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JERSEY STATE POLICE
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NEW JERSEY STATE POLICE ESTABLISH RURAL COMMUNITY "CRISIS RESPONSE TEAMS" PILOT PROGRAM
County Prosecutor & Local State Police Seek Volunteers To Assist & Counsel Victims Of Domestic Violence
W. Trenton - Colonel Carson J. Dunbar, Jr., Superintendent of the New Jersey State Police, today announced the establishment of State Police-sponsored domestic violence-related "Crisis Response Teams" in eight New Jersey counties and called on area residents to volunteer to help staff the 24-hour a day programs.
According to the New Jersey State Police Victim Services Unit, the "Crisis Response Teams" are designed to enhance the efforts of local State Police and county prosecutor's offices to assist and protect victims of crime and, in particular, to aid women who have suffered from domestic violence, rape and other criminal acts.
The State Police obtained $66,500 in federal grant monies from the Division of Criminal Justice's Office of Victim Witness Advocacy as part of available funding through the federal Violence Against Women Act. The funds are earmarked as "seed" or start-up monies to establish, equip and staff special "Crisis Response Teams" throughout the rural State Police-patrolled areas of the state, including targeted areas in Atlantic, Burlington, Cape May, Cumberland, Hunterdon, Salem, Sussex and Warren counties. Within each of the selected counties, three townships/municipalities have been selected for the "Crisis Response Teams" pilot program and, as the program expands, additional townships/municipalities will be incorporated to eventually cover the entire county.
Troopers assigned to the State Police Victim Services and Community Policing Units and specialized staff from the Victim Services Unit within the county prosecutor's office will spearhead the program. The crisis response team, along with the volunteers, will provide counseling and information about the varying county, local and community-based support services directly to the domestic violence victim immediately upon reporting the incident. Through the cadre of trained volunteers staffing the crisis response teams, a victim of domestic violence will be better informed about all available options and, as a result, be better equipped to take advantage of the local, county and state domestic violence-related programs and services.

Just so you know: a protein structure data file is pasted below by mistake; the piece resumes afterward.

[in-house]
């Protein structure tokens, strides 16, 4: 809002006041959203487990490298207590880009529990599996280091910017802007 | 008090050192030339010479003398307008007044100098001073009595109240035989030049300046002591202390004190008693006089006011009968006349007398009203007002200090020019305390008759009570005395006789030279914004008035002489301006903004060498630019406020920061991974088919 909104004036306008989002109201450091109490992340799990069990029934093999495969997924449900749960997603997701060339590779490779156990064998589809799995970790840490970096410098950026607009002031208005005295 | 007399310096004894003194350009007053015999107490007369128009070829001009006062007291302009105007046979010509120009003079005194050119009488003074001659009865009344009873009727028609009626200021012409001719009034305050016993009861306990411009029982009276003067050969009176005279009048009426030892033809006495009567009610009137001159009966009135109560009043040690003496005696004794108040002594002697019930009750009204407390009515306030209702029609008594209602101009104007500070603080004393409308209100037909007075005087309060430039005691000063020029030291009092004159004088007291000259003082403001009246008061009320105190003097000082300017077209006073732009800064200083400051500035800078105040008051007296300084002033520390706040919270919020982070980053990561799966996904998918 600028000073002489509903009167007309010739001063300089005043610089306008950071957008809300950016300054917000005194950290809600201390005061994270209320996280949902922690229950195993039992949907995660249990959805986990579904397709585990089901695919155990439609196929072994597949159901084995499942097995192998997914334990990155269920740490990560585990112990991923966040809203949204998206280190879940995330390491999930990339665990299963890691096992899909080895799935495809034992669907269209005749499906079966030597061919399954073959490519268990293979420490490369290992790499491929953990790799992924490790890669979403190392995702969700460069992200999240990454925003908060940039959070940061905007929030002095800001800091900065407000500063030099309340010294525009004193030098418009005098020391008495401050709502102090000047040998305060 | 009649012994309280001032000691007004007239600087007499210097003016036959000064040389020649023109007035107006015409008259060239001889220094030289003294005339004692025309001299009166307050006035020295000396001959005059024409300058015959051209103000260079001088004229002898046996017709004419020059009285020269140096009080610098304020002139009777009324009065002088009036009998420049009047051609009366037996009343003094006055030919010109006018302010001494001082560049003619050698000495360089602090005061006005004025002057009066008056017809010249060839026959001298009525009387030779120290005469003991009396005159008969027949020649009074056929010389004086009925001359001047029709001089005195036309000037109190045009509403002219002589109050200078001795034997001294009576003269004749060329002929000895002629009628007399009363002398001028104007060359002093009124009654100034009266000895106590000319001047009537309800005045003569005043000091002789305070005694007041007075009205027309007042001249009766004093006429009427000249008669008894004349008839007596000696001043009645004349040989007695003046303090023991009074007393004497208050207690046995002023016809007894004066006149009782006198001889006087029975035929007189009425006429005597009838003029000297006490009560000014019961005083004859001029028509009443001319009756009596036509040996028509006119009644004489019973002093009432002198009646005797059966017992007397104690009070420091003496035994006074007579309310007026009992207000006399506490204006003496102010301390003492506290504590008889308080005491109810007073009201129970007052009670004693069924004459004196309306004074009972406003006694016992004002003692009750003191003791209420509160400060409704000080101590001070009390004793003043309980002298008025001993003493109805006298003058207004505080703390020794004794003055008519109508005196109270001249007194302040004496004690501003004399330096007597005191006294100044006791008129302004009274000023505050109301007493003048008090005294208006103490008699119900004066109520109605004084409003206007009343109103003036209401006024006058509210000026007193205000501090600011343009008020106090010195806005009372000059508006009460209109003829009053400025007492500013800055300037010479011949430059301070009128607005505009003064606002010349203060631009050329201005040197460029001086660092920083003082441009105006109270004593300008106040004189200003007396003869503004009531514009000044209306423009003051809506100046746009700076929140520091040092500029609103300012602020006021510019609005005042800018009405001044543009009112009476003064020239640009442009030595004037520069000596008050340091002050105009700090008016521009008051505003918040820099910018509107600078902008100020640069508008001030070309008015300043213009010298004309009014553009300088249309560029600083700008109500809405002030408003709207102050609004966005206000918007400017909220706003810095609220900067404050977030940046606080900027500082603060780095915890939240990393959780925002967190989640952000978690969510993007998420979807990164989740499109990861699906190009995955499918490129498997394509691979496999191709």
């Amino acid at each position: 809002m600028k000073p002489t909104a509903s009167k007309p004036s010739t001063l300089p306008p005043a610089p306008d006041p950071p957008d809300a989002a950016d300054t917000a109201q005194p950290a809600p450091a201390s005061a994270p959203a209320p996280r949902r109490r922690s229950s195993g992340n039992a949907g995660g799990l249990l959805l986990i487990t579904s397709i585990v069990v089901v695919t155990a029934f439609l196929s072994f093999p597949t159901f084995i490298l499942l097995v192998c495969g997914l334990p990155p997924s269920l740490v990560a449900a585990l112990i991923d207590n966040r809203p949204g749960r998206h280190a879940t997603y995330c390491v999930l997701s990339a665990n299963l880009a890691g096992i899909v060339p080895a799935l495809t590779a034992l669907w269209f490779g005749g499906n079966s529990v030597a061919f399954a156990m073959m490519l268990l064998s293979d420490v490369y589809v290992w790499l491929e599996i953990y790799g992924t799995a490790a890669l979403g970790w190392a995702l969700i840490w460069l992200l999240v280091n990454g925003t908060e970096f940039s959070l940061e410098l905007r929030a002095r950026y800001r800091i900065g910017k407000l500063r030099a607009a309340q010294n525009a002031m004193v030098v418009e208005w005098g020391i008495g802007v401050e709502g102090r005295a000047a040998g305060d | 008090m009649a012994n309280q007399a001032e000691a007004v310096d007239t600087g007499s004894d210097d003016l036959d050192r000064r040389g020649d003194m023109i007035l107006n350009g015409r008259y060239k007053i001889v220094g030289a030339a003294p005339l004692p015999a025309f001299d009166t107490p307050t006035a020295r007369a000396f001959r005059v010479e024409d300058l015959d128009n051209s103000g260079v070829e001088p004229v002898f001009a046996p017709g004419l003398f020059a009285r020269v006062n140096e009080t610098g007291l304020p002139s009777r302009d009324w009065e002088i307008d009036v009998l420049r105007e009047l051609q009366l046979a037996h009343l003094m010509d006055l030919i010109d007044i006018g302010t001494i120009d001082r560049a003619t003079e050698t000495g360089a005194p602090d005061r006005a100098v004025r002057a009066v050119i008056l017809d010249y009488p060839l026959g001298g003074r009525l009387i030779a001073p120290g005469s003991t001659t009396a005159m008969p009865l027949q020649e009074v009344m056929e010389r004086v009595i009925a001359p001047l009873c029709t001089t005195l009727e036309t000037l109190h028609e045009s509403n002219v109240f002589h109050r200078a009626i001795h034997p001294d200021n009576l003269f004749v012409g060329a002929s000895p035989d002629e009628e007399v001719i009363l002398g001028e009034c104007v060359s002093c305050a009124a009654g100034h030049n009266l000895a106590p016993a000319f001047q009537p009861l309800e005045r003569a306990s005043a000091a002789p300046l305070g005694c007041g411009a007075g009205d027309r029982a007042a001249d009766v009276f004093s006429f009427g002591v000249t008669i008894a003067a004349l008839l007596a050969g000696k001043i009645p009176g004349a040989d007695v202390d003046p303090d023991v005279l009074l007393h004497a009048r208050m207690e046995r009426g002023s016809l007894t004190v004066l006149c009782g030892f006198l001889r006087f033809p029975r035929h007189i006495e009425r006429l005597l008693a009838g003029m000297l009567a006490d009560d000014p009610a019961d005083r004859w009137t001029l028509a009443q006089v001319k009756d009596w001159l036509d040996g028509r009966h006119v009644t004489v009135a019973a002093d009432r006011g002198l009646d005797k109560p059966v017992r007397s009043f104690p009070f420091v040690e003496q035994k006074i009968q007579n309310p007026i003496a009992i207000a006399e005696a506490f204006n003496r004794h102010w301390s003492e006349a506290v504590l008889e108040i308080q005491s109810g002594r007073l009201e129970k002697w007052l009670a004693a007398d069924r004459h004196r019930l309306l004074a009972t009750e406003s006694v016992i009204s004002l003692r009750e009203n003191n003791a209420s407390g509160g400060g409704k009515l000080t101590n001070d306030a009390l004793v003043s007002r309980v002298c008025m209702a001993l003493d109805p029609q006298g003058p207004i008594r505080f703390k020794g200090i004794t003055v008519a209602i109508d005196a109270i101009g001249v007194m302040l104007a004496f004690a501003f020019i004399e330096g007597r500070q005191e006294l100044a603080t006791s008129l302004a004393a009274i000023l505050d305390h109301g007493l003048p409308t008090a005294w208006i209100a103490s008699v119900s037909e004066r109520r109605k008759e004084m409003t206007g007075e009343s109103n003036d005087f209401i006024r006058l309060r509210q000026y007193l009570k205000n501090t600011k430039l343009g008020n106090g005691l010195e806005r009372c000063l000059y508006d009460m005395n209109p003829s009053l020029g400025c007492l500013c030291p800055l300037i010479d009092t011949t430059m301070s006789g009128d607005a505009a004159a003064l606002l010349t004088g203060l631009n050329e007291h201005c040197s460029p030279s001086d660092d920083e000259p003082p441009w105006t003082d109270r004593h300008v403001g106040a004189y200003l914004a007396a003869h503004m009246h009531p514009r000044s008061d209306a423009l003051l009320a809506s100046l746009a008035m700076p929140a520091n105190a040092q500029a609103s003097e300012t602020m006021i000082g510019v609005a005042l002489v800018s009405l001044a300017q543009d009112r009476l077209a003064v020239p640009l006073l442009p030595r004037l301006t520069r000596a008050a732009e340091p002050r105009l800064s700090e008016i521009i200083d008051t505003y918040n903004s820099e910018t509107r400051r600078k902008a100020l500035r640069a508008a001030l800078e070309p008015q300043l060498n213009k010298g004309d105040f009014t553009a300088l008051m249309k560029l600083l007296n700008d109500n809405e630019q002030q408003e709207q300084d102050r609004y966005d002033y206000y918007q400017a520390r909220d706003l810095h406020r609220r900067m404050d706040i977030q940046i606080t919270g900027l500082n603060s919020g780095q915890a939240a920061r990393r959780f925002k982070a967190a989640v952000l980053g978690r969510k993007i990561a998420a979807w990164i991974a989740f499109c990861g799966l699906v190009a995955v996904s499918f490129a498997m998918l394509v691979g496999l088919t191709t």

The State Office of Victim Witness Advocacy serves to coordinate the crisis response teams with local domestic violence service providers, the county prosecutor's office and the State Police Victim Services Unit. Upon completion of training, the crisis response team volunteer will be available to coordinate services with local service providers such as battered women's shelters, financial aid services and medical and counseling providers as they work to assist victims of domestic violence.
The immediate goal is to attract local residents from the selected counties and municipalities to volunteer and participate in the program. The most important tool for a crisis response team volunteer is the desire and ability to help others. All volunteers will be required to attend a 40-hour certified course which will focus on domestic violence and related issues such as identifying the dynamics of domestic violence, basic criminal law definitions and provisions, temporary restraining orders, criminal justice system process and emergency services. Volunteers must be at least 21 years of age with no prior criminal arrest record, possess a valid New Jersey drivers license and be able to provide their own transportation. The training will be provided at no cost.
For further information or to volunteer for one of the eight county Crisis Response Team programs, contact the New Jersey State Police Victim Services Unit at (609) 882-2000 x2586 or the county prosecutor's office. The Crisis Intervention Teams will be established in the following counties and municipalities:
CAPE MAY COUNTY